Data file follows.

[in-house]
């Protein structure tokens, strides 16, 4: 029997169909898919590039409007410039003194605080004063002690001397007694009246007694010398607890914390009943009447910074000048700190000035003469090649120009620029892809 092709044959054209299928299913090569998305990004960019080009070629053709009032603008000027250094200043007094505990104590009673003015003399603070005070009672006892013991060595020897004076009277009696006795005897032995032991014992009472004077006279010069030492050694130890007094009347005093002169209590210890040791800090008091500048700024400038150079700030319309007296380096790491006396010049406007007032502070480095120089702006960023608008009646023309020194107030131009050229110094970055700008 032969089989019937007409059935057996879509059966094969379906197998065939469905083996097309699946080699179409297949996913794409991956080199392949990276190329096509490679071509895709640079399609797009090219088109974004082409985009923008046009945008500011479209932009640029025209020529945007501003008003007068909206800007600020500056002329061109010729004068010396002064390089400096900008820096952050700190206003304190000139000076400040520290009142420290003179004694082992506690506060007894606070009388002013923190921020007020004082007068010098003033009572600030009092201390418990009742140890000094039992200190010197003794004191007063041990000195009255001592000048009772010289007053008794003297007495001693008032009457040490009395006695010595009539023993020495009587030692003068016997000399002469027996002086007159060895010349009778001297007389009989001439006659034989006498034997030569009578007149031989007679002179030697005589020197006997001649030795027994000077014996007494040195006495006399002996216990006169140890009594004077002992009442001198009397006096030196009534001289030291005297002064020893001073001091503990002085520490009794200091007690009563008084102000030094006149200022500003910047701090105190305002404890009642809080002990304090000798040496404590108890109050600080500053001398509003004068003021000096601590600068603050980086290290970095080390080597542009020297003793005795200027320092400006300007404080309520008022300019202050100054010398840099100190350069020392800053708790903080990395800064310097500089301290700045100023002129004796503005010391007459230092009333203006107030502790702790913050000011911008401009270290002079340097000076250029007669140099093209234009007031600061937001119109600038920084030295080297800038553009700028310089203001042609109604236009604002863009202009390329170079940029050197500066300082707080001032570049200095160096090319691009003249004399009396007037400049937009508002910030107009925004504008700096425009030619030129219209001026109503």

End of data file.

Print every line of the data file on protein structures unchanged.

[in-house]
């Protein structure tokens, strides 16, 4: 029997169909898919590039409007410039003194605080004063002690001397007694009246007694010398607890914390009943009447910074000048700190000035003469090649120009620029892809 092709044959054209299928299913090569998305990004960019080009070629053709009032603008000027250094200043007094505990104590009673003015003399603070005070009672006892013991060595020897004076009277009696006795005897032995032991014992009472004077006279010069030492050694130890007094009347005093002169209590210890040791800090008091500048700024400038150079700030319309007296380096790491006396010049406007007032502070480095120089702006960023608008009646023309020194107030131009050229110094970055700008 032969089989019937007409059935057996879509059966094969379906197998065939469905083996097309699946080699179409297949996913794409991956080199392949990276190329096509490679071509895709640079399609797009090219088109974004082409985009923008046009945008500011479209932009640029025209020529945007501003008003007068909206800007600020500056002329061109010729004068010396002064390089400096900008820096952050700190206003304190000139000076400040520290009142420290003179004694082992506690506060007894606070009388002013923190921020007020004082007068010098003033009572600030009092201390418990009742140890000094039992200190010197003794004191007063041990000195009255001592000048009772010289007053008794003297007495001693008032009457040490009395006695010595009539023993020495009587030692003068016997000399002469027996002086007159060895010349009778001297007389009989001439006659034989006498034997030569009578007149031989007679002179030697005589020197006997001649030795027994000077014996007494040195006495006399002996216990006169140890009594004077002992009442001198009397006096030196009534001289030291005297002064020893001073001091503990002085520490009794200091007690009563008084102000030094006149200022500003910047701090105190305002404890009642809080002990304090000798040496404590108890109050600080500053001398509003004068003021000096601590600068603050980086290290970095080390080597542009020297003793005795200027320092400006300007404080309520008022300019202050100054010398840099100190350069020392800053708790903080990395800064310097500089301290700045100023002129004796503005010391007459230092009333203006107030502790702790913050000011911008401009270290002079340097000076250029007669140099093209234009007031600061937001119109600038920084030295080297800038553009700028310089203001042609109604236009604002863009202009390329170079940029050197500066300082707080001032570049200095160096090319691009003249004399009396007037400049937009508002910030107009925004504008700096425009030619030129219209001026109503």